Michigan State linebacker will be tough to shake off

The Illinois offense doesn’t have to look at the numbers to understand Michigan State linebacker Greg Jones’ aptitude of bringing down the ball carrier. In fact, it doesn’t have to look much further than the game tape.

“He’s all over the film,” Illinois junior offensive tackle Jeff Allen said. “He’s a fast kid.”

Illinois will get a first-hand look Saturday at the senior middle linebacker in the midst of his fourth season as a starter on the Spartan defense. His 405 career tackles entering Saturday’s game is the fourth-most in Michigan State history and ranks second among active players.

“He just flies to the ball,” Illinois freshman quarterback Nathan Scheelhaase said. “He always seems like he’s always around the ball. He plays over the top of his pads all the time. He never gets knocked around too bad.”

Jones spends most of his time in the opposing offensive backfield as part of an aggressive Michigan State front seven. Jones’ 41.5 career tackles for loss is the third most in Michigan State history and is sixth among active players.

“He’s a good football player,” Illinois offensive coordinator Paul Petrino said. “He plays middle linebacker most of the time, but on third downs, they line him up outside and rush him off the edge.”

And with his pass rushing ability well-documented, Scheelhaase said he was surprised to see on tape how well Jones defended against the pass.

“One thing I didn’t know until I watched him on film this week was how good he is in pass coverage,” Scheelhaase said. “He gets good depth on his drops, and when he gets his hands on the ball, he can create some plays.”

After a 2009 season in which he totaled 154 tackles, 14 tackles for loss and nine sacks, the accolades came pouring in for Jones.

He was a consensus First-Team All-American and was named both the 2009 Big Ten Defensive Player of the Year and 2010 Big Ten Preseason Defensive Player of the Year.

“He’s definitely doing a lot of things right, and he has been for a while,” Scheelhaase said. “He seems like he’s been playing at Michigan State forever.”

Saturday will be Jones’ 45th career start for the Spartans, but he nearly could have made those starts for a different Big Ten team.

Jones, a native of Cincinnati, first committed to play for Glenn Mason at Minnesota during his senior year of high school. But after the Gophers squandered a 35-7 halftime lead to lose 44-41 to Texas Tech in the Insight Bowl, Minnesota fired Mason and Jones was released from his commitment.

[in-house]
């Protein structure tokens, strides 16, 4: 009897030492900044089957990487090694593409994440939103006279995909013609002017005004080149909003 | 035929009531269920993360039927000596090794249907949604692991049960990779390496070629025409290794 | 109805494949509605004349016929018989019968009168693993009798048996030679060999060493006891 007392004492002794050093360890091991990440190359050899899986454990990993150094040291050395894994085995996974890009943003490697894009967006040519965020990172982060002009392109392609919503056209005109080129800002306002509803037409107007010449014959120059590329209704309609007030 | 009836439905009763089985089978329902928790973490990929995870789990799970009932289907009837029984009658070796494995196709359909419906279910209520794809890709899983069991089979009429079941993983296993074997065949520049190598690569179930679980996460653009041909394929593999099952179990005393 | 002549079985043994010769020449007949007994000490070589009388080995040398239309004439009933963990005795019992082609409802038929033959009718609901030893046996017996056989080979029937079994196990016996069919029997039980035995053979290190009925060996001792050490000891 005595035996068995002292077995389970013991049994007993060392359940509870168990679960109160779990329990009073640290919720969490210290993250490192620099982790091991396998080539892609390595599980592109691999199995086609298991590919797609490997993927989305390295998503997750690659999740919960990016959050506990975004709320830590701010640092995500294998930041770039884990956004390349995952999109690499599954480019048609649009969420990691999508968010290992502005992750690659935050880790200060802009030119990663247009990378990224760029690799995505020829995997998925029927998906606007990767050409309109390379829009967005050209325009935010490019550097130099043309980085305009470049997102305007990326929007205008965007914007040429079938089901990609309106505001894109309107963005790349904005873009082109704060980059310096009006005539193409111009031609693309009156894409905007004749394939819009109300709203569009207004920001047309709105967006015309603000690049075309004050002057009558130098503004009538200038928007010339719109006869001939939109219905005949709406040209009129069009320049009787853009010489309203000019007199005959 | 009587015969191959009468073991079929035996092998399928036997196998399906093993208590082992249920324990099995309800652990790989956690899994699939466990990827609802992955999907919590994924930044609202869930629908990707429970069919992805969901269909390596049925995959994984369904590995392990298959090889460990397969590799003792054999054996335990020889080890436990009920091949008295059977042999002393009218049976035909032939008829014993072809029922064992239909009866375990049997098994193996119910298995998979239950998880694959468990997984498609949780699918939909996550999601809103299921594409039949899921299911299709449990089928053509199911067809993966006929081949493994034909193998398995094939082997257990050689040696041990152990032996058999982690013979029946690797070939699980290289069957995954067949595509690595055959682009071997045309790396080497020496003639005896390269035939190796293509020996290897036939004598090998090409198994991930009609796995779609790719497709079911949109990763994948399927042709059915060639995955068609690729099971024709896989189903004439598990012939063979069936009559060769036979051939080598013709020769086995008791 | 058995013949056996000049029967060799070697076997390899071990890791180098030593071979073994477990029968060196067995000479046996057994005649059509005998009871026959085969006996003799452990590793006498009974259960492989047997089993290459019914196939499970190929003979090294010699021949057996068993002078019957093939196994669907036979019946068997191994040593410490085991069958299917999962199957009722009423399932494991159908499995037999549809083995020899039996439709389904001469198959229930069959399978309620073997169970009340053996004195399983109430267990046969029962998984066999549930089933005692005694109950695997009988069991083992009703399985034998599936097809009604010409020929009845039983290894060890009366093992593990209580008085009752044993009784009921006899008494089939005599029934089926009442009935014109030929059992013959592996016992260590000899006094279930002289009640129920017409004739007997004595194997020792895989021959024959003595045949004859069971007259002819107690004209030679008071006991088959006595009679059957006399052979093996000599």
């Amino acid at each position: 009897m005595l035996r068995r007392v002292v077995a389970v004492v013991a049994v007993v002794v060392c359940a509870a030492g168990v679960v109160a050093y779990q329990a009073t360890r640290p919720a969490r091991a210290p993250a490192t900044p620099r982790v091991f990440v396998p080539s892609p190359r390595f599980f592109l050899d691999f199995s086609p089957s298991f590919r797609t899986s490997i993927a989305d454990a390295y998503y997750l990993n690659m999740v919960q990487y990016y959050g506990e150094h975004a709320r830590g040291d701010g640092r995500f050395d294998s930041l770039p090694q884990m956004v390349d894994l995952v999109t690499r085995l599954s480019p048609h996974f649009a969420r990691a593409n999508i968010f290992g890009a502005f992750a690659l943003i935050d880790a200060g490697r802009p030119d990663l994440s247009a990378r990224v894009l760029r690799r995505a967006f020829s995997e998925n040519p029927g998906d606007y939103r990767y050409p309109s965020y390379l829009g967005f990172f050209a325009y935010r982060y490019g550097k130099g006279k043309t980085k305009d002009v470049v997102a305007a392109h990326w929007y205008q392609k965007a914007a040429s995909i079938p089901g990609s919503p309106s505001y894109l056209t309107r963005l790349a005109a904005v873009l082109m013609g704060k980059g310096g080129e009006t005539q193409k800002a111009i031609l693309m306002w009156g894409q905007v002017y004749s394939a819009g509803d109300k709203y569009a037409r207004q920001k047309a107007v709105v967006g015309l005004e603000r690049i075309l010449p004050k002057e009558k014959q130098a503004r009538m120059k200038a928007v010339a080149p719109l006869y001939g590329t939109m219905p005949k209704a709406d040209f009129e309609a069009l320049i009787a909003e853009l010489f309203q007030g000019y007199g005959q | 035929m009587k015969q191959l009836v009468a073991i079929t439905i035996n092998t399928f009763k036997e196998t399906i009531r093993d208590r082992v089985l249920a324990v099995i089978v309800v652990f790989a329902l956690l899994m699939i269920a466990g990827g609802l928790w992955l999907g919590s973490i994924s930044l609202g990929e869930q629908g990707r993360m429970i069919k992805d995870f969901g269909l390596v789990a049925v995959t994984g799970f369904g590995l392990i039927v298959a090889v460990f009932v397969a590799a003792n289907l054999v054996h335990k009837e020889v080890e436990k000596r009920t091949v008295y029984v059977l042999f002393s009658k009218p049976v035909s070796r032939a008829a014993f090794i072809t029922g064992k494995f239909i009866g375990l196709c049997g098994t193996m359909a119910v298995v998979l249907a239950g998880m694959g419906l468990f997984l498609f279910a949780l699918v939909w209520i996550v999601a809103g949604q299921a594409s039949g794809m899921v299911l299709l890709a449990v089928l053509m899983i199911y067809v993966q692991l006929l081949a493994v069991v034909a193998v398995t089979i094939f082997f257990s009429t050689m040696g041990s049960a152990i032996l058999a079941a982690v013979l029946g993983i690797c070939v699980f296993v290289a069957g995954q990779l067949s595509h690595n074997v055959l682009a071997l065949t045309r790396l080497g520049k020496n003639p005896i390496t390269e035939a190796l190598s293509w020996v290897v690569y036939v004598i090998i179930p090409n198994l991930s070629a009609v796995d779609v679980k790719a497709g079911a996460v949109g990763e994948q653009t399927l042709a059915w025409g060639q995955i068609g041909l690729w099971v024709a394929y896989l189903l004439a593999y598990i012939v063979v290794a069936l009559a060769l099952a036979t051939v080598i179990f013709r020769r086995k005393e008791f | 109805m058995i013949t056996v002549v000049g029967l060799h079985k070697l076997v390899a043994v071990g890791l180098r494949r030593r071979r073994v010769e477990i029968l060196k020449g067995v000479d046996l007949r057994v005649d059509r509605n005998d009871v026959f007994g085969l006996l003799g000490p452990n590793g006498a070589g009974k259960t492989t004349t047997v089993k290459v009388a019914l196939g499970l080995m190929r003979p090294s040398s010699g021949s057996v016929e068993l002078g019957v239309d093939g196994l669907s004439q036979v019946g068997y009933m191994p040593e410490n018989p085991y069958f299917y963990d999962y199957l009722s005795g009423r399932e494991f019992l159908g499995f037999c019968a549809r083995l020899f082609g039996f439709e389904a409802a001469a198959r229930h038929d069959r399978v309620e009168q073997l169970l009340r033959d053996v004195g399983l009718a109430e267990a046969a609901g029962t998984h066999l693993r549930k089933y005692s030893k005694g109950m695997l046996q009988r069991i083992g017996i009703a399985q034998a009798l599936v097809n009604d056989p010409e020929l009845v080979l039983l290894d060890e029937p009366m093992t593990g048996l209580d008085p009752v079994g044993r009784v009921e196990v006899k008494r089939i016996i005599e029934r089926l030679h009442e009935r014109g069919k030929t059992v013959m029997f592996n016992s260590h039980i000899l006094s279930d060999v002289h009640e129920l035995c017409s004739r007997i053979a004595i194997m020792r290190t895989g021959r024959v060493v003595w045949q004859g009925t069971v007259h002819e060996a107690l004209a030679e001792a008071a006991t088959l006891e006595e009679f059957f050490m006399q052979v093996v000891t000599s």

Finding himself back on the recruiting market, Jones became reconnected with Mark Dantonio, who recruited him while head coach of Cincinnati, but was hired by Michigan State before the 2007 season.

“I had a great relationship with Coach Dantonio when he was at Cincinnati, and it was one of those things there it could have been rough because I turned him down,” Jones said. “And he could have turned me down when I said that I wanted to come to Michigan State. Thank God he didn’t.”

Jones was mostly recruited by smaller, non-BCS programs such as Air Force, Marshall, Western Michigan and Miami (Ohio), while Michigan State and Minnesota were the only Big Ten teams to offer Jones a scholarship. A glaring omission came from in-state powerhouse Ohio State, which never even contacted Jones.

“I was the 16th-ranked player in the state, and I think at the time, they got all top-10 players from the state,” Jones said. “They’ve been winning, and they did what they thought was best.”

Jones mostly played defensive end during his sophomore and junior years of high school before moving to linebacker his senior season.

“If you think about it, I was a D-end and had only played linebacker for one year in high school, and I was competing with guys that had played linebacker all four years in high school,” Jones said. “It was one of the best things to happen to me because it helped me tremendously with my pass rush abilities.”

Entering preseason training camp the summer before his freshman year, Jones approached Dantonio for an opportunity to prove himself. Jones received a one-word answer ­— practice.

“From then on, I took practice very, very seriously,” Jones said. “I get ready now for practice like it’s a game.”

And four years and several hundred tackles later, Jones said practice still remains a time for him to prove himself.

“I go out there and try to win the respect of my teammates,” Jones said. “I want them to believe in me because I think that’s what matters most. When things get tough, I want them to depend on me.”